200 Bangladeshi workers stage sit-out over pay dispute

A group of 200 disgruntled foreign workers went on a seven-hour sit-out on Monday morning in Tampines over a dispute of unpaid salaries.

Instead of starting work at 8 am, Bangladeshi workers from Sunway Concrete Pte Ltd and TechCom Construction gathered in an empty field at Tampines Industrial Street 62.

Sunway is the main contractor and Techcom is the sub-contractor hired by HDB to fabricate building materials for flats.

The workers have not been paid for four months running, since November last year. They were also unhappy about the quality of the food served in the canteen.

“All men same problem, all men no pay for four months,” said K. Ravhkumar. According to the 35-year-old, his usual working hours are from 8am to 10pm.

However, he said that workers would be made to work till 12 am on busy days, without overtime pay. An average worker earns a basic salary of $18 per day.

The strike slowly dissipated at about 3pm as workers were told by representatives of the company that they would receive their November pay today, and their December pay next Friday.

It is not confirmed when they will receive their salary for January.

The workers have not been paid for four months running, since November last year. (Photo courtesy of The Online Citizen/Cheong Yaoming)


According to some workers, it is not the first time the company has fallen behind payments for its foreign workers.

In addition, the Bangladeshi workers also complained about the poor quality of food served in the canteen. Said Samid Sikdek, 35: “Cow also cannot makan (eat), we how to makan.”

Currently, about $150 is deducted each month from their salaries as food expenses, and another $20-50 for utilities.

A spokesman for Sunway, who declined to be named, claimed that the sit-out originated from a core group of about 10 Bangladeshi workers.

“A few of them took some weapons and threatened the others. Some don’t know what is going on but just joined in…Majority of the workers do not dare to speak because they are scared they will get hamtum (beaten up),” he said.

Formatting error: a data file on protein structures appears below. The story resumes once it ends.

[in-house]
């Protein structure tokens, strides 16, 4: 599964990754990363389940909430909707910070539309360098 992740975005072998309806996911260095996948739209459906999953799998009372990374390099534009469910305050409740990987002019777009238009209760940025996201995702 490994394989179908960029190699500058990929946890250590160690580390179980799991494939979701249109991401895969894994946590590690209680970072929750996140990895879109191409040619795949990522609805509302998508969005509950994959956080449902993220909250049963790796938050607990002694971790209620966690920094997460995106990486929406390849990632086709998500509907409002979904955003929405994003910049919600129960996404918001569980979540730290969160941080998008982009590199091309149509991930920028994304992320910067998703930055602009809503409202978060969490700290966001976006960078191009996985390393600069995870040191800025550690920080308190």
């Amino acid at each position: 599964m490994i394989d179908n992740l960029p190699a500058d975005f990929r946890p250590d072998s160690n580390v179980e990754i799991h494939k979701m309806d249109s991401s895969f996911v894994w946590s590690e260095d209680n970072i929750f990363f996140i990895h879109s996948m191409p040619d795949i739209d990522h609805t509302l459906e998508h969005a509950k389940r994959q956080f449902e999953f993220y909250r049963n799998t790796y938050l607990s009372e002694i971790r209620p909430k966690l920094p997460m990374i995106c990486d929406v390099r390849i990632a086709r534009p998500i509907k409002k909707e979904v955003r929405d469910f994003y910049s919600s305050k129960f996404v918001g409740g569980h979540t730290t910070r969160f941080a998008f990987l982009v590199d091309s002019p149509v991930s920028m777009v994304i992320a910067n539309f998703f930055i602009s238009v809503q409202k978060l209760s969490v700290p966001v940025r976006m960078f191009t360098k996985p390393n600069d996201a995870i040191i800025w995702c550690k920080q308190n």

Jolovan Wham, a representative from the Humanitarian Organization for Migration Economics, said: “From my experience, workers usually resort to such actions when they are desperate and fed up. I believe they must have reached the tipping point for them to decide not to work.”

According to a Ministry of Manpower (MOM) spokesperson, its officers responded to the incident immediately after they were alerted by the police and went down to the worksite.

MOM’s interim investigations revealed that the employers had not paid their workers since November 2011. MOM understands that by 8pm today (6 February 2012), the employers would have paid out the November 2011 salaries to all the affected workers, with MOM officers present on-site.

The employers have also assured MOM that the affected workers will receive their outstanding December 2011 salaries by this Friday (10 February).

"MOM will continue investigations here and follow up with the workers to ensure that they receive their December 2011 and January 2012 salaries promptly. MOM officers will also interview workers on other employment-related issues," said the spokesperson.

"MOM does not condone employers who fail to pay salaries on time, or fail to upkeep and maintain the foreign workers they have brought in. MOM urges workers to report to MOM early if they have salary arrears."

When contacted by Yahoo! Singapore, TechCom declined to comment.

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